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Barclay James  Harvest - Time Honoured Ghosts CD (album) cover

TIME HONOURED GHOSTS

Barclay James Harvest

 

Crossover Prog

3.61 | 142 ratings

From Progarchives.com, the ultimate progressive rock music website

Trotsky
Special Collaborator
Honorary Collaborator
3 stars By 1975, BJH was moving firmly away from its symphonic progressive roots (although the next year's Octoberon would temporarily reverse the process) and ploughing down a catchy commercial direction that had been forged by the likes of America. They still kept writing some exceptional songs though, and Time Honoured Ghosts is full of beautiful material.

In My Life is an excellent pop-rock tune with one of those catchy John Lees lead guitar riffs (it's not quite as good as Baby James Harvest's Crazy (Over You) though) and Sweet Jesus is a moving Les Holroyd ballad, with nice gospel organ,courtesy of Woody Wolstenholme. The Beatles' influence on BJH is shown to the max on the song Titles (a superb pleading ballad that uses Beatles' song titles as its lyrics!), even the outro, with all the guys chipping in with little ad-lib vocals, is a hilarious yet melodic tongue in cheek nod to their idols. Jonathan is a nice ballad, as is the melancholic Hymn For The Children, which continues a theme that Lees touched on the previous album's Child Of The Universe. One Night also continues the trend of making pleasing, but unchallenging music.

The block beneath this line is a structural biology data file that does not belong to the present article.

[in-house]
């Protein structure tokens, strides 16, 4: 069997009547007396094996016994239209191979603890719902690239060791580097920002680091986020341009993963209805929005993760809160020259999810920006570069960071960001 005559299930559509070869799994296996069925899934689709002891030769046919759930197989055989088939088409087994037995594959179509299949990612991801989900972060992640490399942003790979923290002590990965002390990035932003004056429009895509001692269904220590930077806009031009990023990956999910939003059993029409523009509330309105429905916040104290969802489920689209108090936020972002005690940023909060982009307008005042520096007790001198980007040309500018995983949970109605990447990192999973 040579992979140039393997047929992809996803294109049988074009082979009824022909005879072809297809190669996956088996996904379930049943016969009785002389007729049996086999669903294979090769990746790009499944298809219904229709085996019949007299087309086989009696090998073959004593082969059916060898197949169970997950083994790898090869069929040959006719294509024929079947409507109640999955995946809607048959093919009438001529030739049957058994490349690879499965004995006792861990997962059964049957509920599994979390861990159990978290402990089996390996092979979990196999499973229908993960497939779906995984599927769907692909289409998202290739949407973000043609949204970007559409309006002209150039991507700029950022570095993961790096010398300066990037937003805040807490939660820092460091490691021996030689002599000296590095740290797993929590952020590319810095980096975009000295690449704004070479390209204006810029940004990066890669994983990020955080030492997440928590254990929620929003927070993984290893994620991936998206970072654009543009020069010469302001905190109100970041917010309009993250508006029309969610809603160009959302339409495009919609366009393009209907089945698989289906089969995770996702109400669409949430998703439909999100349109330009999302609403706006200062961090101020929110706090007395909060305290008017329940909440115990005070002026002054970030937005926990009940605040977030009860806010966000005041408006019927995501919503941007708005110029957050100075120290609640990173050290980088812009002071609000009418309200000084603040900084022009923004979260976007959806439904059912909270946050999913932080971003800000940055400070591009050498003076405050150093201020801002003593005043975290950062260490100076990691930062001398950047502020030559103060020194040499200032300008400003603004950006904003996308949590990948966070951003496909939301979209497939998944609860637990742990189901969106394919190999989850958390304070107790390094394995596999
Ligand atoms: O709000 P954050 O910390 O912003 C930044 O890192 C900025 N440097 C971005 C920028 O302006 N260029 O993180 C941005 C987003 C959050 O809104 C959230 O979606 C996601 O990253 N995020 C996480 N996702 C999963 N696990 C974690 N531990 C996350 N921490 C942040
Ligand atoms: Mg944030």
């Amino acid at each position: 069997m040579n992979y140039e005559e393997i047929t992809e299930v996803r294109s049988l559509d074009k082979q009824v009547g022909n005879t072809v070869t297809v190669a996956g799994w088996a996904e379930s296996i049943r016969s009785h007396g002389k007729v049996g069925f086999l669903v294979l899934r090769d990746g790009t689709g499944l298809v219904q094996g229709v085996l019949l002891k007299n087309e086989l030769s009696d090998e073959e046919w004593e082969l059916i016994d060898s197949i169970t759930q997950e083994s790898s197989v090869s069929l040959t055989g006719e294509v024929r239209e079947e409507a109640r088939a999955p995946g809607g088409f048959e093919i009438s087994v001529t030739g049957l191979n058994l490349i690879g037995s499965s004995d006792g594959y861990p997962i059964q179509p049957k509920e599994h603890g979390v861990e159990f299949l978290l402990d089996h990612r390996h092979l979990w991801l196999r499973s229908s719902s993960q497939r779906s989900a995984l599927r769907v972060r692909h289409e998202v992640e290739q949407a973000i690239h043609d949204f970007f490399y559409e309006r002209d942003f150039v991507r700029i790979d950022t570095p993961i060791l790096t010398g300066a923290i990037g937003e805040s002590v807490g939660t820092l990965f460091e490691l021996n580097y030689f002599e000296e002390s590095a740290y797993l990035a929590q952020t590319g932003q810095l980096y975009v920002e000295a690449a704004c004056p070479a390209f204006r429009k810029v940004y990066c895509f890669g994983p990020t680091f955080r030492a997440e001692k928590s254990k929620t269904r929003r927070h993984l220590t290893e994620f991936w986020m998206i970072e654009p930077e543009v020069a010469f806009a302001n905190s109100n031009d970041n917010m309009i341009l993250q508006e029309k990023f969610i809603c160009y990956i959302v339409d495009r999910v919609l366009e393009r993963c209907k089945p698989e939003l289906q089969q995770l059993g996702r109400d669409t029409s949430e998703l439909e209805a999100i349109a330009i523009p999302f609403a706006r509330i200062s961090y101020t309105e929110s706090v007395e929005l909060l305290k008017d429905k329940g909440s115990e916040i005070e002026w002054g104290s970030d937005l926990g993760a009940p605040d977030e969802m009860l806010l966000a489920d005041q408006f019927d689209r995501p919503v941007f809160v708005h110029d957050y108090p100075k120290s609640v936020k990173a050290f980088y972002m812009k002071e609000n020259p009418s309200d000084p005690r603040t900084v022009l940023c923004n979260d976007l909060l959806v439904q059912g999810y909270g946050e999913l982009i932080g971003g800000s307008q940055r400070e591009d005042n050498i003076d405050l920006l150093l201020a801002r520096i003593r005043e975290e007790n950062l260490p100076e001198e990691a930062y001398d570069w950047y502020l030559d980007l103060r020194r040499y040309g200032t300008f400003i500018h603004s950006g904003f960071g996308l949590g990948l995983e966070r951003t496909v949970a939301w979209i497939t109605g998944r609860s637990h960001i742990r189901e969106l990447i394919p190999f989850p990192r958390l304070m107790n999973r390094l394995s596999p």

In fact only on 3 of the 9 tracks here do BJH attempt to stretch the boundaries of rock. Notably, Wolstenholme's sole compostion, Beyond The Grave is the most arty piece on here with a menacing guitar riff, symphonic synths, Gothic organ and a free-form melody that rides on a variety of chord formations according the piece a welcome unpredictable character. Moongirl is another highlight, not quite as impressive, but ethereal and symphonic in nature. And Song For You also attempts to be quite bold, but doesn't quite work as well, with a weak vocal performance from Les Holdroyd not helping its cause.

Overall, though, like most mid-period BJH albums (1974's Everyone Is Everybody Else to 1978's Barclay James Harvest XII), this record is damn good, but not really "progressive enough". ... 58% on the MPV scale

Trotsky | 3/5 |

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